Mixing of different wavelengths of light results in white, but why is that when paint with different colors are mix results in black?
Mixing light does result in white, but the black mixture of paint happens due to how paint works. Paint has color not because it's emitting light, but because it's absorbing colors other than the one that's supposed to be the paint's color. As such, when you mix paints, they absorb more and more of the spectrum, resulting in black.
Mixing light is additive since you are adding electromagnetic waves with different wavelengths together.
The color of materials as paint relies on a different principle. Only certain wavelengths of the impinging light get scattered back and the rest gets absorbed. For example, red paint only scatters back the red wavelengths and absorbs the others. (This also means if you light the red paint with blue light, you will not see much). Now if you mix all colors of paint, the whole (visible) spectrum of the impinging light will get absorbed. Hence, paint is subtractive. (This is also the reason why black paint gets warmer than white paint; the absorbed light is converted into heat energy).
It actually has nothing to do with light itself. An easy way to demonstrate this is to get some panes of differently colored glass, and line up a light source to shine through multiple panes. You'll notice the color gets remarkably darker the more differently-colored panes you use. Shining a light through a red pane, a green pane, and a blue pane won't get you white; it'll get you pretty close to black.
It's not light vs paint; it's light addition versus light subtraction.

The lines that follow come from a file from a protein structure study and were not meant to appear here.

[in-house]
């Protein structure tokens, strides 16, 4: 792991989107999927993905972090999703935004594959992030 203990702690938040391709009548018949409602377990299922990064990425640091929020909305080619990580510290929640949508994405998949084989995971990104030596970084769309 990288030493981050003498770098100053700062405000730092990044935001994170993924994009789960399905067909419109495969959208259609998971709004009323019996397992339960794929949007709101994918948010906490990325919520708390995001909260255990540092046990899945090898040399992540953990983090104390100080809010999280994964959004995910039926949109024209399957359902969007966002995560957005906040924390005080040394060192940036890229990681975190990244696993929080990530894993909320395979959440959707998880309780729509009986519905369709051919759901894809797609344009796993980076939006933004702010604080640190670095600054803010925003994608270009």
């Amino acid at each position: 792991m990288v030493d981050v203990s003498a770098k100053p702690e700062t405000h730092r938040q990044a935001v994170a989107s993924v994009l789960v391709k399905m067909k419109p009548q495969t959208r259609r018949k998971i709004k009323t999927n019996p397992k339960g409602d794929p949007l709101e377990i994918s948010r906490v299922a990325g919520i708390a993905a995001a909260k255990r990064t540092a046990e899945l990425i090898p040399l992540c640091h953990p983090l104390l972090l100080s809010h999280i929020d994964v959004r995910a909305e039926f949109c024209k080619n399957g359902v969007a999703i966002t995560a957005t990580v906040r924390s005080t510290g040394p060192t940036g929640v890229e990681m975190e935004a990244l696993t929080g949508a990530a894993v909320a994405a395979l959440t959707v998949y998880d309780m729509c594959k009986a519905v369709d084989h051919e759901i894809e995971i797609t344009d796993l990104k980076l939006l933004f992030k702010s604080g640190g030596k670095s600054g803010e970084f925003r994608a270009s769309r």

When you see 'green paint', it's not because the paint is adding green light. It's because its subtracting out non-green light. Same thing with a pane of green tinted glass - it's not adding green light, it's subtracting out non-green.
Compare that to a computer monitor. If you've got a bunch of green pixels lit up, lighting up the neighboring red pixels doesn't subtract from the amount of green light; it simply adds additional red light to the equation - which your eye then perceives as a shade of yellow.
So, what happens when you mix a bunch of colors of paint? It actually doesn't become black - it just becomes a grayish mix matching the average brightness of the colors. Try it - mix Sky Blue, Canary Yellow, and Pink - you won't get a color anywhere close to black; but if you mix Navy Blue, Brown, and Forrest Green, you'll get something a lot darker. An easy way to mentally picture what you'll see is if you imagine painting a checker-like pattern out of the colors you're mixing, and then walk far enough away that the colors all blur together.